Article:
hardly mentioned, nor is the need for a recognized body of T/I knowledge (rather
than practice) or professional certifcation/qualifcations.
It would appear that the T/I group surveyed are focused on their local reali-
ties, their immediate, and very individual,developmental paths, and focused very
much on the text. Tere is little sign of the mediator or activist, or of the HAP
consultant living in the same world as their client. Hence, academic theory is out
of sync with this reality, and for the moment we still have an occupation rather
than a fully fedged profession.
Given the clearly entrenched (and satisfed) LAP world of the translator, and
the low interest in theory and qualifcations, it might be worthwhile not to attempt
to change that reality but to create a new one (see Katan 2007). Hence, the trans-
lator (rather than the interpreter) might remain a text-centered LAP occupation
while a new broader HAP role could be carved out for the professional language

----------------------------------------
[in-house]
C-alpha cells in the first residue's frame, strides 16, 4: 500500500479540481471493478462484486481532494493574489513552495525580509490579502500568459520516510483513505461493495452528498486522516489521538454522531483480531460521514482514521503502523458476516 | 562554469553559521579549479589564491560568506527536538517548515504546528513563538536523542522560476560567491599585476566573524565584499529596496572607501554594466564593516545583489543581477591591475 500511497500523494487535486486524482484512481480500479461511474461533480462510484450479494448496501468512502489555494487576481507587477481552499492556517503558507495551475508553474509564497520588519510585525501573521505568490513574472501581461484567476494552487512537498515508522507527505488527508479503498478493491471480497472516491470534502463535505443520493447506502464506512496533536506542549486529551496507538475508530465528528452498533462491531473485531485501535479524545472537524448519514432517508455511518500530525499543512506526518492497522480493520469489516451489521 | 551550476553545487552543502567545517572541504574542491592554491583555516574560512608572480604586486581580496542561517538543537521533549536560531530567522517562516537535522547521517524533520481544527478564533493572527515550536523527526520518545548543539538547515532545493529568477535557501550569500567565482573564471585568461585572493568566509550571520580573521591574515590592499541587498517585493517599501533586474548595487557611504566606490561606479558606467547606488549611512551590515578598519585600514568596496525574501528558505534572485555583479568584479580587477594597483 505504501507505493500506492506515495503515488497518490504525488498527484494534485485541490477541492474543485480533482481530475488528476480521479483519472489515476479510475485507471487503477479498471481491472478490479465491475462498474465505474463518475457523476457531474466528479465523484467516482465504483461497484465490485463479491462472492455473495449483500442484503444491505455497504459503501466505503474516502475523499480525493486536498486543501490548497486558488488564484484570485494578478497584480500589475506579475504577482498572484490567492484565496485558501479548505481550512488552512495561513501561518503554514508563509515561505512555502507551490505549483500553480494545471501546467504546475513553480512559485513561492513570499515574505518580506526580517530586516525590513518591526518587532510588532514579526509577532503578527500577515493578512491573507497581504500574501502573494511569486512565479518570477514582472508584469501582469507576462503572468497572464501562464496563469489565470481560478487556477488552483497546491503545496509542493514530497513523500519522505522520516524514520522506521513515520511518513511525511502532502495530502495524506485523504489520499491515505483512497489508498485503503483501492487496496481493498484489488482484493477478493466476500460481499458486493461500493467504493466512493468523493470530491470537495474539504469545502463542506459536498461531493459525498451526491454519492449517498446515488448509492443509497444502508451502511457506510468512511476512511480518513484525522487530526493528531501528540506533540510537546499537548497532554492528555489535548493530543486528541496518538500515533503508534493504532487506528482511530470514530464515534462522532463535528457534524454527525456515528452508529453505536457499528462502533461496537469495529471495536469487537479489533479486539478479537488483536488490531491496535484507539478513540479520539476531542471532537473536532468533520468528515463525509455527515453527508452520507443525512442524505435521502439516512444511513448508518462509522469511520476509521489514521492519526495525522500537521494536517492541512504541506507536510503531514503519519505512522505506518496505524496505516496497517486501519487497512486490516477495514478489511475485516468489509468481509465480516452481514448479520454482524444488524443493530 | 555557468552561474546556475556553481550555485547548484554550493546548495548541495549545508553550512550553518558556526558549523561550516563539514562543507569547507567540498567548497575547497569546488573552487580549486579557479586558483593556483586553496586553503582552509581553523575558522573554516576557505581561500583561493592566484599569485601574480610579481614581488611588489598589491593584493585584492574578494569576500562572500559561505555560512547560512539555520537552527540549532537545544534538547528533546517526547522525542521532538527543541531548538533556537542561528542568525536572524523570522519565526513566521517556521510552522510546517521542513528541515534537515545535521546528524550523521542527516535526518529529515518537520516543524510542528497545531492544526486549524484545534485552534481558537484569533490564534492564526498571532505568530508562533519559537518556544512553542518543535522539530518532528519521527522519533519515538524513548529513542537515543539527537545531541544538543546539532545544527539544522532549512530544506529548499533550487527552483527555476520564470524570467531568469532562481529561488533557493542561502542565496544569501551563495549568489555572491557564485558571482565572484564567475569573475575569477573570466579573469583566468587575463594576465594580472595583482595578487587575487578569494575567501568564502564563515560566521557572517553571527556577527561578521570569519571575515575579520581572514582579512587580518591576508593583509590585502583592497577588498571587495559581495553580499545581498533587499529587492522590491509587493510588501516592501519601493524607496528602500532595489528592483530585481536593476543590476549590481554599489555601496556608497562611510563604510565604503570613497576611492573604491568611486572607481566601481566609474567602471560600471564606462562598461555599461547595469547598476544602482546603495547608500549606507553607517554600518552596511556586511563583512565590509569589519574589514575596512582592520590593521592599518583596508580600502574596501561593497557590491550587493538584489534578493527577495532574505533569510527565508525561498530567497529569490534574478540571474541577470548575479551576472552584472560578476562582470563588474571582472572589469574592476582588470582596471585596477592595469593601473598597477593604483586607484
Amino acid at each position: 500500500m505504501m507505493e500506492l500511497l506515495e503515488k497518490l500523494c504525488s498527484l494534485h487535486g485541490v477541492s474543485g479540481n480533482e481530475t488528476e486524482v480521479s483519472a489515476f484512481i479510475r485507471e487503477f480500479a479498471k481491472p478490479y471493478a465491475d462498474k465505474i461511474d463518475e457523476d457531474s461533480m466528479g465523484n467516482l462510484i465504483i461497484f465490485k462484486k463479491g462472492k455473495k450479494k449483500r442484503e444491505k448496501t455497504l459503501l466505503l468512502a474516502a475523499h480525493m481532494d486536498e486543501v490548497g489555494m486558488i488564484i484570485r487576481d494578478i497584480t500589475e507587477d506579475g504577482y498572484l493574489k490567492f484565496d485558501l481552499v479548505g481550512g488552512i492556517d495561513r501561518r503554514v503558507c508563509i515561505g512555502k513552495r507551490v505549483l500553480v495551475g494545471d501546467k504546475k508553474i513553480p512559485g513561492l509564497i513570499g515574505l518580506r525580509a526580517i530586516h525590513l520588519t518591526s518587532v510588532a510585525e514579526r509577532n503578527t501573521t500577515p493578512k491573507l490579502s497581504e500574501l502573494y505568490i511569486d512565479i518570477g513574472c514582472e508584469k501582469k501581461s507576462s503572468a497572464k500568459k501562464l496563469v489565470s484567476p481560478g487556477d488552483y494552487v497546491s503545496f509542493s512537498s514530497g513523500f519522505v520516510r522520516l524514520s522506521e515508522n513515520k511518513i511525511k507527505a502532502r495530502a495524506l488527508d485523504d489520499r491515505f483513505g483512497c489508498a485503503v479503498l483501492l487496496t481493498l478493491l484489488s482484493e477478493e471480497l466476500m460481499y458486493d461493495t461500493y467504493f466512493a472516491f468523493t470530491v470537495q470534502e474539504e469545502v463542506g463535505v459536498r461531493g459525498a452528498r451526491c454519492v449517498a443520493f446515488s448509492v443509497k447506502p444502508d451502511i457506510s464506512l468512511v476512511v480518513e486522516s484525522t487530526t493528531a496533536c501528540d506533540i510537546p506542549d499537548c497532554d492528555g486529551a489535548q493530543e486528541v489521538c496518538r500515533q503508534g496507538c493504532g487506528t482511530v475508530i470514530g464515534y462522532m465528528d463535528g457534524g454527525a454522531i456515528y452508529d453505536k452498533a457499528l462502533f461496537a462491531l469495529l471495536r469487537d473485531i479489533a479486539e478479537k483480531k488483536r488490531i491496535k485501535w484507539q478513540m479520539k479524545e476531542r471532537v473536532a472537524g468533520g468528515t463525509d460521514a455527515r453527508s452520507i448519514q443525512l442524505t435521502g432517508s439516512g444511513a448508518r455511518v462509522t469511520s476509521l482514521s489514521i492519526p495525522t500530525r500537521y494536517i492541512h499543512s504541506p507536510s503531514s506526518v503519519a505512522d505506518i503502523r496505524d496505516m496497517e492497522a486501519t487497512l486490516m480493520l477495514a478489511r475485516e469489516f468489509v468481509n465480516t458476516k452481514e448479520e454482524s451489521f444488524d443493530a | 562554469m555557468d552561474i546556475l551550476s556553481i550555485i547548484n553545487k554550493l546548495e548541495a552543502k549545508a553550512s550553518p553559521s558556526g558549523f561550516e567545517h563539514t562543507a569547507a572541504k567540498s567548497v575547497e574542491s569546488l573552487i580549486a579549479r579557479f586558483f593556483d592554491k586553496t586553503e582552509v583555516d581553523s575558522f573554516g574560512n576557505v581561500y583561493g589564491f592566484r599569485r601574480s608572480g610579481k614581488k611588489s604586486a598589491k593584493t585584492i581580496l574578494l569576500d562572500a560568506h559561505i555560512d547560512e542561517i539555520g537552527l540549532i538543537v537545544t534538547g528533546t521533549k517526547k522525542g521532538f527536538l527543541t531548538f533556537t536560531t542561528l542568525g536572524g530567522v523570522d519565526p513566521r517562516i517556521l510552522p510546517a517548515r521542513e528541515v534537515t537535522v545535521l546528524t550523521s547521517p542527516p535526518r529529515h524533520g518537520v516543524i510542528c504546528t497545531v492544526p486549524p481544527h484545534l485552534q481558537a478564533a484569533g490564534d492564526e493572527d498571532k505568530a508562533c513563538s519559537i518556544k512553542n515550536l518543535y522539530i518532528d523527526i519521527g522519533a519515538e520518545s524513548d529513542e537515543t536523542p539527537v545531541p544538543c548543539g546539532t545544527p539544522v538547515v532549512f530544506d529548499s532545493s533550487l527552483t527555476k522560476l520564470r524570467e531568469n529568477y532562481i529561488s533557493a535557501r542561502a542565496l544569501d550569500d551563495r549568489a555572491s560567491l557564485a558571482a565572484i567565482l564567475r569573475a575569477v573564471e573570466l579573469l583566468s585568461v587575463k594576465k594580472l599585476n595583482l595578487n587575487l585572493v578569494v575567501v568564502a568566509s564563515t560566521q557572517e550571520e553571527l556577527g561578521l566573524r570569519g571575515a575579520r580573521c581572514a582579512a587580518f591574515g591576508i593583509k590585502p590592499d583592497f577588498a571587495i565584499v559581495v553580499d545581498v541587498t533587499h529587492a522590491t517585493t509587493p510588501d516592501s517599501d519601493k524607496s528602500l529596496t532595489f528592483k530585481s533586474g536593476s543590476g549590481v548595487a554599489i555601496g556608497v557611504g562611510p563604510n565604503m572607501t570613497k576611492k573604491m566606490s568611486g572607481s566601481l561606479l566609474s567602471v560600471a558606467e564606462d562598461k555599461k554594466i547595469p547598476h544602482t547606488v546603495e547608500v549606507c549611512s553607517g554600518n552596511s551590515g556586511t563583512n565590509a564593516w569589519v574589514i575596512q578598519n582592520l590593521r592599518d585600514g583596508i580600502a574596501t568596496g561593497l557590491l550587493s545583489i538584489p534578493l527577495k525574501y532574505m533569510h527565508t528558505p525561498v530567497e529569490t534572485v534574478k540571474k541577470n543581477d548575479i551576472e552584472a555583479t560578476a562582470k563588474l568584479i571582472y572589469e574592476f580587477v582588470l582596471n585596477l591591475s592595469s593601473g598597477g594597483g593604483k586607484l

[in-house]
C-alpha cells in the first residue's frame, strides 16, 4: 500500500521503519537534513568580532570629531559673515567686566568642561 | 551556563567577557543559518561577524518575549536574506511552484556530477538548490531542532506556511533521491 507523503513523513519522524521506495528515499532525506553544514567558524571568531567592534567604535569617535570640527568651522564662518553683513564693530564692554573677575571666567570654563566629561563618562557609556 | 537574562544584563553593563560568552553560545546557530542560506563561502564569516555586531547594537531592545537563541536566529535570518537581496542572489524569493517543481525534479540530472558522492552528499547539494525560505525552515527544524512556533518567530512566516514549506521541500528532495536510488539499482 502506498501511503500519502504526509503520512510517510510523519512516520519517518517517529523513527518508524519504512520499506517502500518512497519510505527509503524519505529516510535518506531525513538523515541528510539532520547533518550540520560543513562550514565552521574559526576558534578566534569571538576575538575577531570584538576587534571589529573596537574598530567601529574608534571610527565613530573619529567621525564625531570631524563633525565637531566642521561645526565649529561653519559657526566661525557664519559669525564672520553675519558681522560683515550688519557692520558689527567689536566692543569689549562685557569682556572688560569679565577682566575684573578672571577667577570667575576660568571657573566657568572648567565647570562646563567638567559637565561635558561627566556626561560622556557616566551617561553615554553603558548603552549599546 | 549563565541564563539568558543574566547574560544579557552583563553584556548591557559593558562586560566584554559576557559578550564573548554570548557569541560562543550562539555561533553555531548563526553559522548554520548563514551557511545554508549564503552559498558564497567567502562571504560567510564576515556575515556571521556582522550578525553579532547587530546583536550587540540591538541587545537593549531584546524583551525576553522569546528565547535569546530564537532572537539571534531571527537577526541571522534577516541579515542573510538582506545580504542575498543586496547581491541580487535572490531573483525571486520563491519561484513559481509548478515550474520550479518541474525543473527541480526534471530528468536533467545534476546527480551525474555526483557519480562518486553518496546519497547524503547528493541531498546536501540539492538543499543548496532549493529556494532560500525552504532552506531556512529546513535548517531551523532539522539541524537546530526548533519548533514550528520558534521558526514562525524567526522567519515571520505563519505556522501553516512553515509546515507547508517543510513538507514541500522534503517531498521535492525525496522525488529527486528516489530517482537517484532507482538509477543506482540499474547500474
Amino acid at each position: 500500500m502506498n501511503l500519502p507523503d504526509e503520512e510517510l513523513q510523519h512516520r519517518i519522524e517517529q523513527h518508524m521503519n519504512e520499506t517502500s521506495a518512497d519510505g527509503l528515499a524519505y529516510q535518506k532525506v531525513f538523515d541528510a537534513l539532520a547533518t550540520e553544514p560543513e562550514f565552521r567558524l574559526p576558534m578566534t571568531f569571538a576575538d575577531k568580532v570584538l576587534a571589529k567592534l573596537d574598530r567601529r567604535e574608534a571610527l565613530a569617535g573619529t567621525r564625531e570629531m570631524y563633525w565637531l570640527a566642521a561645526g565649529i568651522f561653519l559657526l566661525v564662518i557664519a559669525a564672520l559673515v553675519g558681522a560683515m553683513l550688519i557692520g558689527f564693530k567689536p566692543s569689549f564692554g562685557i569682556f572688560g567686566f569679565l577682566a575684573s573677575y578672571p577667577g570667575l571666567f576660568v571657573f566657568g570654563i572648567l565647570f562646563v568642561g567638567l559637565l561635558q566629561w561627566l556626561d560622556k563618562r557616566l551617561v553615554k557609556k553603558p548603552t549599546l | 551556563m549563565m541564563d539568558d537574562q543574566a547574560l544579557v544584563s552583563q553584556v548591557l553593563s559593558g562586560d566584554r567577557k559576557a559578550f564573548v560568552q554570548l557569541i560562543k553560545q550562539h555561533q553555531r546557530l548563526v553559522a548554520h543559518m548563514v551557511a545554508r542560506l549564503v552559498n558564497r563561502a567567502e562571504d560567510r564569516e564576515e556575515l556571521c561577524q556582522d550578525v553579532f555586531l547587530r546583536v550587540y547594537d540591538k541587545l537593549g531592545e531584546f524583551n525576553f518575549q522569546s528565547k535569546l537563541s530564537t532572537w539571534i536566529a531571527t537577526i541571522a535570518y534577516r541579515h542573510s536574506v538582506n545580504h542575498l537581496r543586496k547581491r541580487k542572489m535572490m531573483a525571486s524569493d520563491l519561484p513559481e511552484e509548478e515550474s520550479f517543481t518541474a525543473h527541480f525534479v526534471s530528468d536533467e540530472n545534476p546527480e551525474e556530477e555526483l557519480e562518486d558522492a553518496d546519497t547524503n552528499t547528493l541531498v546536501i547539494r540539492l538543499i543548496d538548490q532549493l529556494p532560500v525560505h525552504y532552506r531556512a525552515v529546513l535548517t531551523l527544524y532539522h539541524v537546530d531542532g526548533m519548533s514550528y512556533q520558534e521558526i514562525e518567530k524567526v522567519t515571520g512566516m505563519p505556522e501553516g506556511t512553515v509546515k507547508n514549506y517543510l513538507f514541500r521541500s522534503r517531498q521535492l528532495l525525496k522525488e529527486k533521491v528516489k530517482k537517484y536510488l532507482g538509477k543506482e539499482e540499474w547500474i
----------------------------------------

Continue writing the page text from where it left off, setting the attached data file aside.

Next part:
provider, localizer, versioner, or practitioner responsible with, or instead of, the
client for output during and afer submission. Tis would-be profession, at present
in search of a galvanizing name, would be based on the interpreters (and the rela-
tively few) translators who have a HAP status, and on those who, for example, are
recognized as Language Providers, Localizers or Cultural Interpreters.
Importantly, a further missing aspect of the trait theory could be flled by now
providing a career structure whereby translator is the way-stage occupation for
those qualifed as yet unnamed professionals working towards their HAP status in
the world of language provision.
* Tis paper contains both new material and revisions to research originally published in